7.29.2013

Echo Earrings: Next Patternworks Kit Club Design!

Last week I heard that the next kit in my Patternworks Knit Jewelry Kit Club shipped... which means I get to show you my latest design for it!  Ready?
Echo Earrings
Echo Earrings are little knit bells worked from the top down in the round with beads slipped up in between stitches.  It will probably take longer to string on the beads than it will take to knit these babies, and I know you'll have fun with this simple summer knit!
Echo Earrings
I went all out with materials for this kit and  along with Anzula's Milky Way (a milk protein fiber and merino blend) I used two different shapes of Size 8 beads and Sterling Silver tear drop earrings.  This yarn from Anzula is unique and SCRUMPTIOUS to work with.... I think more than one of you might be wanting to knit a shawl in this yarn next!
Echo Earrings
MATERIALS Included in Kit
4 yards Anzula Milky Way
   (80% milk protein, 20% merino wool);
2 Sterling Silver teardrop earrings
   with jump rings
116 Size 8 glass beads (R- round)
8 Size 8 triangle glass beads (T- triangle)
Dental floss threader
Video Tutorials!

MATERIALS NEEDED
Three US size 1.5 [2.5 mm] double pointed ndls

Echo Earrings-Kit

7.26.2013

A Little Recharge!

The weather finally cleared this week and we decided last minute to take off camping with friends at Raystown Lake in PA. The girl didn't have plans this week, and instead of spending it bouncing back and forth and feeling guilty for not doing anything fully we choose to escape our screens and go PLAY!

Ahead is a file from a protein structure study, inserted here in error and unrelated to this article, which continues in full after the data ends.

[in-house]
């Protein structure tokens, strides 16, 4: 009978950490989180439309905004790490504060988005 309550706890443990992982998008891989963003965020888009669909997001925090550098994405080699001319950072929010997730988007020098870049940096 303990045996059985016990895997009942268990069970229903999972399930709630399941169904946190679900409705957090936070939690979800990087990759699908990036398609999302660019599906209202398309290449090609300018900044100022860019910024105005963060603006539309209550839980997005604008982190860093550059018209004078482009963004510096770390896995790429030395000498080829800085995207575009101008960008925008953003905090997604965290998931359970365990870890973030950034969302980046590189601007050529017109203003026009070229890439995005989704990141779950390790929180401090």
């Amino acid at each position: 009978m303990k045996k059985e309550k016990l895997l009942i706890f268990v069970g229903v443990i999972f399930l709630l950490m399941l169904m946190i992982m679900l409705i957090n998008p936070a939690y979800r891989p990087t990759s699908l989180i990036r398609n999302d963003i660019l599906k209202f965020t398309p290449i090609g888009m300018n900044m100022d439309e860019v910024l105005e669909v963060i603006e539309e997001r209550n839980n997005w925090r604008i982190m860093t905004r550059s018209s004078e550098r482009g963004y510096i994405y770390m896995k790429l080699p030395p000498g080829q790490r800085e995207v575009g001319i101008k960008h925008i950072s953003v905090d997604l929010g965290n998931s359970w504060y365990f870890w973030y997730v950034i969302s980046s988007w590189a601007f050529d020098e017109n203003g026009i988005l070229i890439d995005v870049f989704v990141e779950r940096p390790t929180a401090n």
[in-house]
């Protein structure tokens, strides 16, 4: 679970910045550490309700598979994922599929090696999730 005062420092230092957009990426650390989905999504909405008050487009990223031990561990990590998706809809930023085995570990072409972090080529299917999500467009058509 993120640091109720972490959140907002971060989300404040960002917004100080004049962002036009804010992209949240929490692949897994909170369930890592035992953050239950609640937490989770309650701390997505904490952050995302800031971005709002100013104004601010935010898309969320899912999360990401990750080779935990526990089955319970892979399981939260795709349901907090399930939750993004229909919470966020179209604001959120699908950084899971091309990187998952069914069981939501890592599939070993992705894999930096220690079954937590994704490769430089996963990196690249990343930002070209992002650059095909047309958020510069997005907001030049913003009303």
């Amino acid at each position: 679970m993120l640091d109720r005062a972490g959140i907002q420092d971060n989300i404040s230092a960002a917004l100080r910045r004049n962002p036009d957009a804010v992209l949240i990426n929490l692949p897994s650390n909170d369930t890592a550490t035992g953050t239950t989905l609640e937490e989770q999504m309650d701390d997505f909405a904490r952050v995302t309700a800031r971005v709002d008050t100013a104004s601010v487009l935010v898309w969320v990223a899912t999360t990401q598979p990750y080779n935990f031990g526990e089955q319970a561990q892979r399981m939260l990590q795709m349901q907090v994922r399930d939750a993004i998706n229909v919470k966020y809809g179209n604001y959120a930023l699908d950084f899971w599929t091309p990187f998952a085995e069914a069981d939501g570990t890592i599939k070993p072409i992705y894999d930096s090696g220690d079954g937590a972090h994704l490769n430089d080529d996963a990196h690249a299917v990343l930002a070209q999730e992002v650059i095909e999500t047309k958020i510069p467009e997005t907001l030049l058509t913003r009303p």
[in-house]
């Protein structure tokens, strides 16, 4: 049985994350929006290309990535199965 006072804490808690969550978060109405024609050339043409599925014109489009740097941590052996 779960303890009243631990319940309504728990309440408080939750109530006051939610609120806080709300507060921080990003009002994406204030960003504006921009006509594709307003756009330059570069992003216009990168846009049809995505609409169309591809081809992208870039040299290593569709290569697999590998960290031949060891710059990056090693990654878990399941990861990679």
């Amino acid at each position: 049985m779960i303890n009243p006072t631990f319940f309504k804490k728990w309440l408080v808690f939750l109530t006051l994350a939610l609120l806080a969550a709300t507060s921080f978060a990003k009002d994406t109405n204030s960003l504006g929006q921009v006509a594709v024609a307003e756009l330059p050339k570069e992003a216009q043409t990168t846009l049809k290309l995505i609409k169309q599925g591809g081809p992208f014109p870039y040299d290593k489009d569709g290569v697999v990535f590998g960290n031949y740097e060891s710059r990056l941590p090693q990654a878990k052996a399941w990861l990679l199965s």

There is NOTHING BETTER than a quick recharge... the deadline for my manuscript is next week making it perfect timing!  We mountain biked on some of the most amazing trails I have ever rode, tried out paddle boarding for the first time, and just chillaxed, perfection is an understatement.  I have been really enjoying Instagram lately, which you can tell from these photos, right?

I even did a little stitching with my favorite knitting buddy!


Then, I ran out of yarn for my Beach Street Park in Jill Draper Makes Stuff Mohonk on the way home! Time to wind that last ball for book edits...
Bet you've been waiting to hear who the winner is from the Metropolitan Knits giveaway.... congrats to #5, Sandy, get in touch so we can get your book out to you.  I loved hearing which designs you all wanted to knit from Melissa's book!

7.15.2013

Metropolitan Knits: A GiveAway and Interview with Melissa

If you read my blog a few months  ago, you'll know that I already had plans to knit a sweater out of Melissa Wehrle's new book from Interweave Press/F+W Media Metropolitan Knits.  So imagine how quickly I said YES when Melissa asked me to review the book and do a giveaway on my blog.  I've always adored Melissa's designs, AND am so intrigued by her day job.  So instead of my usual review I thought an interview with Melissa so we could all get to know more about her would be great fun!
 Since I know you personally, I know a bit about your day job…. But my readers don’t, will you share with them a bit of what you do Monday-Friday?  
For my full-time job, I am a Senior Designer for a junior sweater company. My job mainly consists of working with the design team to develop colors, trends, and designs for each season. We work about a year ahead of time, using trend services and tons of hands on research to predict what our customers will be wearing in the future. Sketches, measurements, and pictures of swatches are sent over to our factories in China, who produce our samples on knitting machines. While my knowledge of hand knitting is helpful, actual hands on knitting is not a part of my full-time job.